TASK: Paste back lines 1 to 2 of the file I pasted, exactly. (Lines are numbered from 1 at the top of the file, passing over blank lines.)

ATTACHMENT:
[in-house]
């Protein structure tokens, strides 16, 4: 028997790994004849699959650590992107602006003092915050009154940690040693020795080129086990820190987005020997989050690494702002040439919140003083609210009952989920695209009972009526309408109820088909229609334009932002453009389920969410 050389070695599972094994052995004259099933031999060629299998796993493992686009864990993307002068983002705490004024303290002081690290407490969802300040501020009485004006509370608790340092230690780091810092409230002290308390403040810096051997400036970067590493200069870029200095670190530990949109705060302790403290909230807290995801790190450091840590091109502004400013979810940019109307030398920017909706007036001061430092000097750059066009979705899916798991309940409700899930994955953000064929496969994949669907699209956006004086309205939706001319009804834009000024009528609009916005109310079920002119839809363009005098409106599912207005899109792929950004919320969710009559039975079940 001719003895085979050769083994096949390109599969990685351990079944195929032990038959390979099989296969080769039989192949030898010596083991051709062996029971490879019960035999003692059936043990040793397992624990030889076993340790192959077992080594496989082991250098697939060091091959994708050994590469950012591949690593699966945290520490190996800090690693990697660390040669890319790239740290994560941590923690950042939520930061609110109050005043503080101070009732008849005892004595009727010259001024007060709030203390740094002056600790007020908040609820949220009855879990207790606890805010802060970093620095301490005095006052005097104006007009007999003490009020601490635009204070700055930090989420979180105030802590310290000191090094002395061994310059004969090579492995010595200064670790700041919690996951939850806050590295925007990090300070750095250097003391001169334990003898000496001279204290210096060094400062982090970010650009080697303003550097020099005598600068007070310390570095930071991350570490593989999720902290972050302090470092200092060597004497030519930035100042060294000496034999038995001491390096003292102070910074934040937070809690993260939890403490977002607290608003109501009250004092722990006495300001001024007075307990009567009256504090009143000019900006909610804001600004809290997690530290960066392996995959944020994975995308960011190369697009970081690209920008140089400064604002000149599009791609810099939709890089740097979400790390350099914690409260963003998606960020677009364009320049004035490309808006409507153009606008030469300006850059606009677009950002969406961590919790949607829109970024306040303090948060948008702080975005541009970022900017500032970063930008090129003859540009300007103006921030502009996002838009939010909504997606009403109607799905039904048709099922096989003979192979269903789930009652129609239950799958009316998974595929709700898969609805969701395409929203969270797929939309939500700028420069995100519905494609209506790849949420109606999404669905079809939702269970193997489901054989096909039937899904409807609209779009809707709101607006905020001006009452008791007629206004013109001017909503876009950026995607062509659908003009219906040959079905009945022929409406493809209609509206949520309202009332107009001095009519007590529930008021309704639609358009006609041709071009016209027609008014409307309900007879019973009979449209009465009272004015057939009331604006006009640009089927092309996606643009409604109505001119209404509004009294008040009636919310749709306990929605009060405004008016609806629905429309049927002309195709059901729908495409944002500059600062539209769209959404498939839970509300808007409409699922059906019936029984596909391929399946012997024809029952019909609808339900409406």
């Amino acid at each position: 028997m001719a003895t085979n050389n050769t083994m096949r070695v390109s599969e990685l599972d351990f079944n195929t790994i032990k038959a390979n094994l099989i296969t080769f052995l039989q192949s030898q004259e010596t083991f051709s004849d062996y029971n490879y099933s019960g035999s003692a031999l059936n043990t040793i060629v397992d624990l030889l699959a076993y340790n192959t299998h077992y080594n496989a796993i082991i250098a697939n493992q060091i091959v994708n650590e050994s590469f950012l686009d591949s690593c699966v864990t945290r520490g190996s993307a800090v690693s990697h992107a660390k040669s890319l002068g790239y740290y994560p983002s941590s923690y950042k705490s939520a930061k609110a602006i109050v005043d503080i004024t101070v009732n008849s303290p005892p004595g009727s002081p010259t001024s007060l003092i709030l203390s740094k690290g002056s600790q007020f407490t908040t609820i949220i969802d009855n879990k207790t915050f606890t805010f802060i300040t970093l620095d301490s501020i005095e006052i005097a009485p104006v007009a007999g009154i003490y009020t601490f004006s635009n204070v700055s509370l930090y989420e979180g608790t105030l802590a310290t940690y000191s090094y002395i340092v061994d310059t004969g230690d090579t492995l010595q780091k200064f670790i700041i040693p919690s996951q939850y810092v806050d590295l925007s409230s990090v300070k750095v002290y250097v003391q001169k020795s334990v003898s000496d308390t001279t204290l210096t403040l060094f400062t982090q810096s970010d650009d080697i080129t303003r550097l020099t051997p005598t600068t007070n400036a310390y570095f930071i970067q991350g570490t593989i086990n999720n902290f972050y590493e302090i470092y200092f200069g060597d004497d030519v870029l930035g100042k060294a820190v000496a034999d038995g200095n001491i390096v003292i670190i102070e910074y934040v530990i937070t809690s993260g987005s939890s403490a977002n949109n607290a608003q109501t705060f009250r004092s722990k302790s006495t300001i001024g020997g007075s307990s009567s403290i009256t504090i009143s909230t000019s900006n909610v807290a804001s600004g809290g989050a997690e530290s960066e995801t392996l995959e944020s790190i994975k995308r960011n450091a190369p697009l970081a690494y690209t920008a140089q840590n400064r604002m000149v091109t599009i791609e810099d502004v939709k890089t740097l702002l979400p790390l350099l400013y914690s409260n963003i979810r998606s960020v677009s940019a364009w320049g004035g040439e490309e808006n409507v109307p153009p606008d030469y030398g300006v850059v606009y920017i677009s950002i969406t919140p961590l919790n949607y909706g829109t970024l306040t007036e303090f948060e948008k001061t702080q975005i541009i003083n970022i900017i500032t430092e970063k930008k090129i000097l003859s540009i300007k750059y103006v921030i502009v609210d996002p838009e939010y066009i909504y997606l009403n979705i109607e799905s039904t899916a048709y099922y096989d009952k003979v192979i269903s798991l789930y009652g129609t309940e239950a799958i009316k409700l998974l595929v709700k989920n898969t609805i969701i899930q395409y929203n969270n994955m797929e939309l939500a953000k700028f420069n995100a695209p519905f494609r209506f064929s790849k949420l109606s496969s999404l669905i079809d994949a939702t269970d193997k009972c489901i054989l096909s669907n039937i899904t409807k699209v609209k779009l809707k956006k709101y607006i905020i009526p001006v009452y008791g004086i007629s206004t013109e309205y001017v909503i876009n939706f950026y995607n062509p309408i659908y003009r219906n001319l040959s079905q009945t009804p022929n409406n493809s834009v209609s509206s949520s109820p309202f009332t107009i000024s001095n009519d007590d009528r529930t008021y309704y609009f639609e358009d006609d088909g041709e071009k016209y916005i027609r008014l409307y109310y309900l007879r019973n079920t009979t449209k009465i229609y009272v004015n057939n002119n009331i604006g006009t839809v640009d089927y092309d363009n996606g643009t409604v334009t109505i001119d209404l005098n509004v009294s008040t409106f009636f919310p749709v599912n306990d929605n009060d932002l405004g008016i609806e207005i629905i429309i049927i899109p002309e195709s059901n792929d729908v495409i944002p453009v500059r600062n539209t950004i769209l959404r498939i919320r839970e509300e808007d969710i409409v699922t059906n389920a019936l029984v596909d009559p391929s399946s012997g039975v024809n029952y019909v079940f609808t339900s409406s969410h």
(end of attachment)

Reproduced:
[in-house]
């Protein structure tokens, strides 16, 4: 028997790994004849699959650590992107602006003092915050009154940690040693020795080129086990820190987005020997989050690494702002040439919140003083609210009952989920695209009972009526309408109820088909229609334009932002453009389920969410 050389070695599972094994052995004259099933031999060629299998796993493992686009864990993307002068983002705490004024303290002081690290407490969802300040501020009485004006509370608790340092230690780091810092409230002290308390403040810096051997400036970067590493200069870029200095670190530990949109705060302790403290909230807290995801790190450091840590091109502004400013979810940019109307030398920017909706007036001061430092000097750059066009979705899916798991309940409700899930994955953000064929496969994949669907699209956006004086309205939706001319009804834009000024009528609009916005109310079920002119839809363009005098409106599912207005899109792929950004919320969710009559039975079940 001719003895085979050769083994096949390109599969990685351990079944195929032990038959390979099989296969080769039989192949030898010596083991051709062996029971490879019960035999003692059936043990040793397992624990030889076993340790192959077992080594496989082991250098697939060091091959994708050994590469950012591949690593699966945290520490190996800090690693990697660390040669890319790239740290994560941590923690950042939520930061609110109050005043503080101070009732008849005892004595009727010259001024007060709030203390740094002056600790007020908040609820949220009855879990207790606890805010802060970093620095301490005095006052005097104006007009007999003490009020601490635009204070700055930090989420979180105030802590310290000191090094002395061994310059004969090579492995010595200064670790700041919690996951939850806050590295925007990090300070750095250097003391001169334990003898000496001279204290210096060094400062982090970010650009080697303003550097020099005598600068007070310390570095930071991350570490593989999720902290972050302090470092200092060597004497030519930035100042060294000496034999038995001491390096003292102070910074934040937070809690993260939890403490977002607290608003109501009250004092722990006495300001001024007075307990009567009256504090009143000019900006909610804001600004809290997690530290960066392996995959944020994975995308960011190369697009970081690209920008140089400064604002000149599009791609810099939709890089740097979400790390350099914690409260963003998606960020677009364009320049004035490309808006409507153009606008030469300006850059606009677009950002969406961590919790949607829109970024306040303090948060948008702080975005541009970022900017500032970063930008090129003859540009300007103006921030502009996002838009939010909504997606009403109607799905039904048709099922096989003979192979269903789930009652129609239950799958009316998974595929709700898969609805969701395409929203969270797929939309939500700028420069995100519905494609209506790849949420109606999404669905079809939702269970193997489901054989096909039937899904409807609209779009809707709101607006905020001006009452008791007629206004013109001017909503876009950026995607062509659908003009219906040959079905009945022929409406493809209609509206949520309202009332107009001095009519007590529930008021309704639609358009006609041709071009016209027609008014409307309900007879019973009979449209009465009272004015057939009331604006006009640009089927092309996606643009409604109505001119209404509004009294008040009636919310749709306990929605009060405004008016609806629905429309049927002309195709059901729908495409944002500059600062539209769209959404498939839970509300808007409409699922059906019936029984596909391929399946012997024809029952019909609808339900409406």